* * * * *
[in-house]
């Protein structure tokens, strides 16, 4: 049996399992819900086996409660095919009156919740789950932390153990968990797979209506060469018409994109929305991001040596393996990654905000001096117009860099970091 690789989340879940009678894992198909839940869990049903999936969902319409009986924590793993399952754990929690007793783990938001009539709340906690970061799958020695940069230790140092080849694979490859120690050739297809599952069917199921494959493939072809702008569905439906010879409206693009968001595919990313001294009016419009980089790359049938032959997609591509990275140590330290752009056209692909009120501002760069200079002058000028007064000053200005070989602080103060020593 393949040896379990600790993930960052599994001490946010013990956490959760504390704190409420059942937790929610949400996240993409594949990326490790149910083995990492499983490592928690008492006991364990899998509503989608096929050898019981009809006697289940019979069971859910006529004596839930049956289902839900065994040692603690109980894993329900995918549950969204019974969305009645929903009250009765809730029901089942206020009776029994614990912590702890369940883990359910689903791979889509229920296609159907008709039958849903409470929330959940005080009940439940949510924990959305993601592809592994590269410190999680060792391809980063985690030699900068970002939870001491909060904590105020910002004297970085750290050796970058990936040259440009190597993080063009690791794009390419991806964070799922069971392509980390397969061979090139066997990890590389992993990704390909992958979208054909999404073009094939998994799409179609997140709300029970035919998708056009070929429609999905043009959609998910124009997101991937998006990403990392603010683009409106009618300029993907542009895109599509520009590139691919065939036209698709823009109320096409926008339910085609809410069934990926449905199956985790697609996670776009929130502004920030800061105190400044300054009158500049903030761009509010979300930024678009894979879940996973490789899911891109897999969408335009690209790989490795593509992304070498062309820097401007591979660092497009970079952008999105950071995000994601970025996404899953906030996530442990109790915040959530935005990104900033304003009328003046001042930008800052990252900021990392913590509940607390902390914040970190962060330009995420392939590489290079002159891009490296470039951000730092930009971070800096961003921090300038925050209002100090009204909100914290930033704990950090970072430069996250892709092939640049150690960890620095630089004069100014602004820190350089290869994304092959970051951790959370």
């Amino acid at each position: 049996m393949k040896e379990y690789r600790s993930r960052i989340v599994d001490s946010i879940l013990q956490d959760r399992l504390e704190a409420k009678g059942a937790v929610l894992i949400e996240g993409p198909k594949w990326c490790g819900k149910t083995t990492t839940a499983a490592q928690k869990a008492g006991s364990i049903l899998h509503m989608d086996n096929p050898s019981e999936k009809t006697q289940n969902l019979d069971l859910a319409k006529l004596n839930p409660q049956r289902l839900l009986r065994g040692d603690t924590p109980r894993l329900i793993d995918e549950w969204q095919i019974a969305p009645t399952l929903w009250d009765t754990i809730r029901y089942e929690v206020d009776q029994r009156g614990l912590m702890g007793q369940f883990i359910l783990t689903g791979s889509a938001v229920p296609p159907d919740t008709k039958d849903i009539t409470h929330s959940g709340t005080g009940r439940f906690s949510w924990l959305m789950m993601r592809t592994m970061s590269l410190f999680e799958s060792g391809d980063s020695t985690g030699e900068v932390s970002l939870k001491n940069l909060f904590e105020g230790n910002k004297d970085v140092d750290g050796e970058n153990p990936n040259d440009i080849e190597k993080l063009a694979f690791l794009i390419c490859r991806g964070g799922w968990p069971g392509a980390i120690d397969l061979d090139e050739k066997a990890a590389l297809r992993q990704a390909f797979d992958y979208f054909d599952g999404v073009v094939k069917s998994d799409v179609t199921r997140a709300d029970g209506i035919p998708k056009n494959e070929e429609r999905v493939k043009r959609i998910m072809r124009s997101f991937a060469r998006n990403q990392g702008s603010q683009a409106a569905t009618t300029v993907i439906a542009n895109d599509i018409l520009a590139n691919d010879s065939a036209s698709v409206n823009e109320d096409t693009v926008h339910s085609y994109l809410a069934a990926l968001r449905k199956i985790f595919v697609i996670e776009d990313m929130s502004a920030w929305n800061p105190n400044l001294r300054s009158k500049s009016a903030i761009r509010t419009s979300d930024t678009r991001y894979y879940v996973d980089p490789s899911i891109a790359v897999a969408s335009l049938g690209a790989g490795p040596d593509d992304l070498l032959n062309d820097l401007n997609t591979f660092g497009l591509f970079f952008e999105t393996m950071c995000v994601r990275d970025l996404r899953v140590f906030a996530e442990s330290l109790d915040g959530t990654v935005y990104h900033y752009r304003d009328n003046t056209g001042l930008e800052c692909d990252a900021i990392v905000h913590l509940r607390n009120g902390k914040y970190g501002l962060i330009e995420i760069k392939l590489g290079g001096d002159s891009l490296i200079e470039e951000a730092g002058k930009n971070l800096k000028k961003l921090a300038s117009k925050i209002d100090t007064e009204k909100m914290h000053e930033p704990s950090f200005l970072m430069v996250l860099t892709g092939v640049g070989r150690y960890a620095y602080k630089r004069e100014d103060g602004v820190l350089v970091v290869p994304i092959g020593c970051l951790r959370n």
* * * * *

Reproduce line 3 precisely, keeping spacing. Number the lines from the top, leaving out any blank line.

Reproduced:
């Amino acid at each position: 049996m393949k040896e379990y690789r600790s993930r960052i989340v599994d001490s946010i879940l013990q956490d959760r399992l504390e704190a409420k009678g059942a937790v929610l894992i949400e996240g993409p198909k594949w990326c490790g819900k149910t083995t990492t839940a499983a490592q928690k869990a008492g006991s364990i049903l899998h509503m989608d086996n096929p050898s019981e999936k009809t006697q289940n969902l019979d069971l859910a319409k006529l004596n839930p409660q049956r289902l839900l009986r065994g040692d603690t924590p109980r894993l329900i793993d995918e549950w969204q095919i019974a969305p009645t399952l929903w009250d009765t754990i809730r029901y089942e929690v206020d009776q029994r009156g614990l912590m702890g007793q369940f883990i359910l783990t689903g791979s889509a938001v229920p296609p159907d919740t008709k039958d849903i009539t409470h929330s959940g709340t005080g009940r439940f906690s949510w924990l959305m789950m993601r592809t592994m970061s590269l410190f999680e799958s060792g391809d980063s020695t985690g030699e900068v932390s970002l939870k001491n940069l909060f904590e105020g230790n910002k004297d970085v140092d750290g050796e970058n153990p990936n040259d440009i080849e190597k993080l063009a694979f690791l794009i390419c490859r991806g964070g799922w968990p069971g392509a980390i120690d397969l061979d090139e050739k066997a990890a590389l297809r992993q990704a390909f797979d992958y979208f054909d599952g999404v073009v094939k069917s998994d799409v179609t199921r997140a709300d029970g209506i035919p998708k056009n494959e070929e429609r999905v493939k043009r959609i998910m072809r124009s997101f991937a060469r998006n990403q990392g702008s603010q683009a409106a569905t009618t300029v993907i439906a542009n895109d599509i018409l520009a590139n691919d010879s065939a036209s698709v409206n823009e109320d096409t693009v926008h339910s085609y994109l809410a069934a990926l968001r449905k199956i985790f595919v697609i996670e776009d990313m929130s502004a920030w929305n800061p105190n400044l001294r300054s009158k500049s009016a903030i761009r509010t419009s979300d930024t678009r991001y894979y879940v996973d980089p490789s899911i891109a790359v897999a969408s335009l049938g690209a790989g490795p040596d593509d992304l070498l032959n062309d820097l401007n997609t591979f660092g497009l591509f970079f952008e999105t393996m950071c995000v994601r990275d970025l996404r899953v140590f906030a996530e442990s330290l109790d915040g959530t990654v935005y990104h900033y752009r304003d009328n003046t056209g001042l930008e800052c692909d990252a900021i990392v905000h913590l509940r607390n009120g902390k914040y970190g501002l962060i330009e995420i760069k392939l590489g290079g001096d002159s891009l490296i200079e470039e951000a730092g002058k930009n971070l800096k000028k961003l921090a300038s117009k925050i209002d100090t007064e009204k909100m914290h000053e930033p704990s950090f200005l970072m430069v996250l860099t892709g092939v640049g070989r150690y960890a620095y602080k630089r004069e100014d103060g602004v820190l350089v970091v290869p994304i092959g020593c970051l951790r959370n």